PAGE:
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Renovation, Revitalization, and Great American Main Street Award Puts Newark on the Map

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When Mayor Vance Funk surveys the changes that have taken place in downtown Newark over the past few years, he can’t believe what he sees. Once in decline, the town center is now a vibrant mix of diverse dining and specialty shopping—one of the most desirable destinations in the Mid-Atlantic region.

“It’s kind of scary,” says Funk, who was first elected in April 2004. “I have to pinch myself when I get up in the morning to make sure this is all real.”
But times have not always been so good for Newark. Starting in the 1950s, Newark, like so many other cities, experienced growth far beyond its center, so its downtown declined. The situation worsened through the 1970s.

But Newark has made a stunning comeback. During the past five years, more than $40 million in private investment has been pumped into new building and renovation projects, and more than $12 million into public investment projects downtown. There has been a net gain of over 30 businesses during that time period, creating scores of new full- and part-time jobs.

“Newark is really hot these days,” says Maureen Feeney Roser, director of planning and development for the city. “Part of that is because of our efforts downtown and the fact that we won the Great American Main Street Award and we’re suddenly on the map. People are coming to look at us and see how we’re doing things.”

What they’ve done is achieve success through the cooperative efforts of a committed group of stakeholders—the University of Delaware, the city, and the residential and business communities—under the leadership of the Downtown Newark Partnership.

Formed in 1998, the DNP brought together key stakeholders around the common goal of improving Newark’s quality of life. Mayor Vance Funk has been a champion for partnerships, and for downtown, since he was elected in 2004.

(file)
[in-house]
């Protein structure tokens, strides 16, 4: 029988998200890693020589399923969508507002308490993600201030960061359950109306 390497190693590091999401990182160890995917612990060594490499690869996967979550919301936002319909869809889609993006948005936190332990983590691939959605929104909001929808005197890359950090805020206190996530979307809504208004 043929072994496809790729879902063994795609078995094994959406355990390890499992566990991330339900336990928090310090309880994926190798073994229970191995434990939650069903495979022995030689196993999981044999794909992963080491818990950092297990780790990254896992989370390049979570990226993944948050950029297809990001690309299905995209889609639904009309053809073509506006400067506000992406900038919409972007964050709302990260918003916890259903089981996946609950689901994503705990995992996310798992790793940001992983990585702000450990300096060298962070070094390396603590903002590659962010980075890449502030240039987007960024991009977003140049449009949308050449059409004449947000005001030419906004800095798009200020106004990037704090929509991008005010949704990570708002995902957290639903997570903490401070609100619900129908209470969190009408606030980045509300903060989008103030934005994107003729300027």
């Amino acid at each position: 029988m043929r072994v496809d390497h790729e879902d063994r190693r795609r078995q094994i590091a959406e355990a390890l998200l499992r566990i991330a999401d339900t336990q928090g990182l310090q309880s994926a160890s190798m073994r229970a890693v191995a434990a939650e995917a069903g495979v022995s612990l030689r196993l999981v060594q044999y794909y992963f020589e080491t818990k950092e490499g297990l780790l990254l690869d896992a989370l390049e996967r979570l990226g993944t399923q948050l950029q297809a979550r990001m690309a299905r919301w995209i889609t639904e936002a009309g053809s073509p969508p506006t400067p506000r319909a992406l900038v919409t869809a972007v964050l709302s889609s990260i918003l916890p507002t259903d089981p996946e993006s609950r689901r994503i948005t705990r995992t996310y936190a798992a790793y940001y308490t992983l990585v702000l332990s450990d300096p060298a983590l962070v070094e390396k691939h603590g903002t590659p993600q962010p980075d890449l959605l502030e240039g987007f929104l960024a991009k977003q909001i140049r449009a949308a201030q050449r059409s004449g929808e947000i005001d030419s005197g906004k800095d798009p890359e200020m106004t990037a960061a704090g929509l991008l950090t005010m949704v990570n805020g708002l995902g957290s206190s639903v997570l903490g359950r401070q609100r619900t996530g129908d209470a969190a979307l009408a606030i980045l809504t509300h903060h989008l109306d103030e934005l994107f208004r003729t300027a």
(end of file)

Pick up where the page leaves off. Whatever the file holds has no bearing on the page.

“I think it’s all about partnerships,” says Funk, whose can-do attitude and 30 years of experience as UD’s real estate lawyer helped to improve the relationship between the university and city.

South Main Street Plaza and Chimney Ridge will include apartments and retail space. Visit delawaretoday.com for more information on upcoming projects.“Together, we can accomplish a lot of good things,” Funk says.

That relationship has become very attractive to entrepreneurs. “At the very center is the university,” says Carl Georigi, owner of Taverna Restaurant which opened on Main Street in November. “The reason I decided to locate one of my restaurants there is that I feel the university provides an infrastructure that is lasting. They’re not going anywhere.”

The partnership also resulted in the redevelopment and renaming of a portion of Elkton Road as South Main Street, a move that coincided with the completion of a multi-year, $10.5 million DelDOT road project.

“It’s just unbelievable all the money that’s been invested in that area over the past five years,” says Funk.

Officials believe the name change extends the downtown feel, encouraging more shoppers and diners to venture into the area. That, in turn, will result in more businesses locating there.

“Renaming Elkton Road an extension of Main Street encompasses many businesses that may not perceptually have been part of the downtown district, so this is a significant switch in the positioning for the downtown businesses,” says Diane Laird, state coordinator of the Downtown Delaware Economic Office.

That’s how Terry Logue sees it. “Everyone agrees that renaming the road gave new life to this end of Newark,” says Logue, manager of The Greene Turtle Sports Bar & Grille, which opened in Rittenhouse Station in December. “I think renaming it just gave it a whole new life.”  


â–º For more from the June issue, click here
â–º For more from the 2013 Newark Guide, click here

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